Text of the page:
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Framed Pictures, Canvas Prints
Posters & Jigsaws since 2004
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Australian wildlife Gallery

Available as Framed Prints, Photos, Wall Art and Gift Items

Images of the wildlife of Australia

Choose from 48 pictures in our Australian wildlife collection for your Wall Art or Photo Gift. Popular choices include Framed Prints, Canvas Prints, Posters and Jigsaw Puzzles. All professionally made for quick delivery.


Wandering sea anemone (Nemanthus sp.) Featured Australian wildlife Print

Wandering sea anemone (Nemanthus sp.)

Wandering sea anemone (Nemanthus sp.). These sea anemones attach to sea whips, hydroids and black corals, often in large numbers. Although found in deeper water as far south as Jervis Bay on the NSW coast, they are of tropical origin, the larval form being brought down by currents. They can release themselves from their host and wander through the water column to find a suitable new perching place. North Rock near Fish Soup, Solitary Islands Marine Park, New South Wales, Australia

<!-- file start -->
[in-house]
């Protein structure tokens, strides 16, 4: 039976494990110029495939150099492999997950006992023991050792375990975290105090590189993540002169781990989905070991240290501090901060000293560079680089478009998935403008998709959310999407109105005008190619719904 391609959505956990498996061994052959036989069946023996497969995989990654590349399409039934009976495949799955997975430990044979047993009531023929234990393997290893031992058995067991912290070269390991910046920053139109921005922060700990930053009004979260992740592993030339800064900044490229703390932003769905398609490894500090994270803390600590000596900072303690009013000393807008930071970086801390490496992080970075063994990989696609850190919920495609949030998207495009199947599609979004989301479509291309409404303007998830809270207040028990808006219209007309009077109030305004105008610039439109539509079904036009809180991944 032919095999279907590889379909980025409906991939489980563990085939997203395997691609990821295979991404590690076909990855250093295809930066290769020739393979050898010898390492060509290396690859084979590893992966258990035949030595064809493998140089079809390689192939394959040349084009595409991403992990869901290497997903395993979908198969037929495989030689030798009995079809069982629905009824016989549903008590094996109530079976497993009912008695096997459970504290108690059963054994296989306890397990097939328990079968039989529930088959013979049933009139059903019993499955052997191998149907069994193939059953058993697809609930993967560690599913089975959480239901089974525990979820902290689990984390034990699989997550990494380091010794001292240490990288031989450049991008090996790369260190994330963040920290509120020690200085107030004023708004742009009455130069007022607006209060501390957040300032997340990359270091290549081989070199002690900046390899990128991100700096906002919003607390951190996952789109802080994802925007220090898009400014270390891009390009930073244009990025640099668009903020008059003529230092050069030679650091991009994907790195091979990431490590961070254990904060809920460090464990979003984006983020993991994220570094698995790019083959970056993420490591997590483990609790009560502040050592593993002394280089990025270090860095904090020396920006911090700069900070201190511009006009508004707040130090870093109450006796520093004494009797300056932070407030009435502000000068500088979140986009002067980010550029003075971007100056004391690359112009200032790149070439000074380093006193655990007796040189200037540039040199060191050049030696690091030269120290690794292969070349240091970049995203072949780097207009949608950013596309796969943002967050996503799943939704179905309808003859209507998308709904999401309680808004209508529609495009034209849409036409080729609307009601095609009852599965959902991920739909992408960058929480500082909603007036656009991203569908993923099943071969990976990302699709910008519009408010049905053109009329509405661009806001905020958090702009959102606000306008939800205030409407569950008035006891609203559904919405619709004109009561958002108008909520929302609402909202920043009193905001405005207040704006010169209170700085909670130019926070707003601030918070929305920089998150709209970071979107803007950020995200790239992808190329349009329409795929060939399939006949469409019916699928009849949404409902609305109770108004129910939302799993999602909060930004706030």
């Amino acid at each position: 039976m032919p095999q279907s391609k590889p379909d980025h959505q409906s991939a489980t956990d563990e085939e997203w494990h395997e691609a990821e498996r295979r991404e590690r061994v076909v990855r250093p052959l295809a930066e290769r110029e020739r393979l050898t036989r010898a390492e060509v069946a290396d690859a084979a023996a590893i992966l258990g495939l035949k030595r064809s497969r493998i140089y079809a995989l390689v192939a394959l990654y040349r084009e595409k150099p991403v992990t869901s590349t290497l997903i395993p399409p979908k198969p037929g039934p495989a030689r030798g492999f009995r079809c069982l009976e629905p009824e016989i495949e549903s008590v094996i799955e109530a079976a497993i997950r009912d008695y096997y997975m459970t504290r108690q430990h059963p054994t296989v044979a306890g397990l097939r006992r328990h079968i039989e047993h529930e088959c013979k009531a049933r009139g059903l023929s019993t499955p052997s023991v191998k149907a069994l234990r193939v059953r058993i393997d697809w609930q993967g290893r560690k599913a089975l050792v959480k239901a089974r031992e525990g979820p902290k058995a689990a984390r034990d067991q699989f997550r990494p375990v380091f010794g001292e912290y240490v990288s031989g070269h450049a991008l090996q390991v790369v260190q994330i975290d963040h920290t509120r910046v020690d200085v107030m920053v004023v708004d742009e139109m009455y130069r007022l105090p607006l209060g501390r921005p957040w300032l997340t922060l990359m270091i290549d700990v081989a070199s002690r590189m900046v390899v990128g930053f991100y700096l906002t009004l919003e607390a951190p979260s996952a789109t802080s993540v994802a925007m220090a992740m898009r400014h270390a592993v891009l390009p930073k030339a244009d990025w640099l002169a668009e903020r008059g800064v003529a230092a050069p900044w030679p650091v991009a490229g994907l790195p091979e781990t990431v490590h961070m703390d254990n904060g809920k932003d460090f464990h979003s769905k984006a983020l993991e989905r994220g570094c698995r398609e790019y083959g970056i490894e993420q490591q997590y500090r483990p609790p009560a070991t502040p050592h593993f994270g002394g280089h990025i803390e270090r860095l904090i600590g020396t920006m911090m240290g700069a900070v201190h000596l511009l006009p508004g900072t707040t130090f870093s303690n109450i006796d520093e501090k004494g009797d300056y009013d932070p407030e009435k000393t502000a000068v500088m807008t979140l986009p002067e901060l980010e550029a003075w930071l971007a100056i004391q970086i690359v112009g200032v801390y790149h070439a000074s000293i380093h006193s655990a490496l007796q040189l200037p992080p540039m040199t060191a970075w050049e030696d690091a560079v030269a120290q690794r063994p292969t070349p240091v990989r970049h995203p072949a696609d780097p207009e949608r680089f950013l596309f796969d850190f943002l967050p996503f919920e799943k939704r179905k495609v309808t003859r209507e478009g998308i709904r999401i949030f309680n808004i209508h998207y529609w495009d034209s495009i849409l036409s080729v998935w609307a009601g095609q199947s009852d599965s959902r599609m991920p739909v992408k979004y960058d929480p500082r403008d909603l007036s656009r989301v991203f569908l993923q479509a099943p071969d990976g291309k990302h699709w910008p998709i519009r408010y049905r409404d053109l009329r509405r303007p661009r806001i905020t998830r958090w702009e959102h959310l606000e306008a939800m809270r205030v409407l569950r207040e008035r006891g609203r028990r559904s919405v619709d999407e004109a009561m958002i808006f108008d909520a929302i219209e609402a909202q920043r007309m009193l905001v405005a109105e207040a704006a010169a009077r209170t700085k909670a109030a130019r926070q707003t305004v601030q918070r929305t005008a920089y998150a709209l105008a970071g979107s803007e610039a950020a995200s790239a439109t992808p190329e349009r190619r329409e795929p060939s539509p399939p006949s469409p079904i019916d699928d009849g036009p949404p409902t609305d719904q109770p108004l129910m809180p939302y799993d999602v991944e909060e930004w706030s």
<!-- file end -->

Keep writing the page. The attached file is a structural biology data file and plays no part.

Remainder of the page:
© Copyright Mark Spencer/AUSCAPE All rights reserved

Kangaroo Island western grey kangaroo (Macropus fuliginosus fuliginosus) Featured Australian wildlife Print

Kangaroo Island western grey kangaroo (Macropus fuliginosus fuliginosus)

Kangaroo Island western grey kangaroo (Macropus fuliginosus fuliginosus), mother with young out of the pouch. Flinders Chase National Park, Kangaroo Island, South Australia

© Copyright Jean-Paul Ferrero/AUSCAPE All rights reserved

Animal, Australian, Diprotodontia, Fauna, Female, Females Smaller, Herbivore, Herbivorous, Icon, Iconic, Joey, Juvenile, Kangaroo, Large Joeys, Macropod, Macropodidae, Macropus, Males Larger, Males Twice As Large As Females, Mammal, Mammalia, Marsupial, Metatheria, Out Of Pouch, Pouched, Sexual Dimorphism, Sexually Dimorphic, Wildlife, Young

Magpie goose (Anseranas semipalmata) Featured Australian wildlife Print

Magpie goose (Anseranas semipalmata)

Magpie goose (Anseranas semipalmata), in billabong water, foraging for roots, bulbs and swamp grass seeds, only incidentally swallowing small invertebrates. Is considered a living fossil, having developed before the extinction period of 66 million years ago. It is placed in its own family and genus. Kakadu National Park, Northern Territory, Australia

© Copyright Jean-Paul Ferrero/AUSCAPE All rights reserved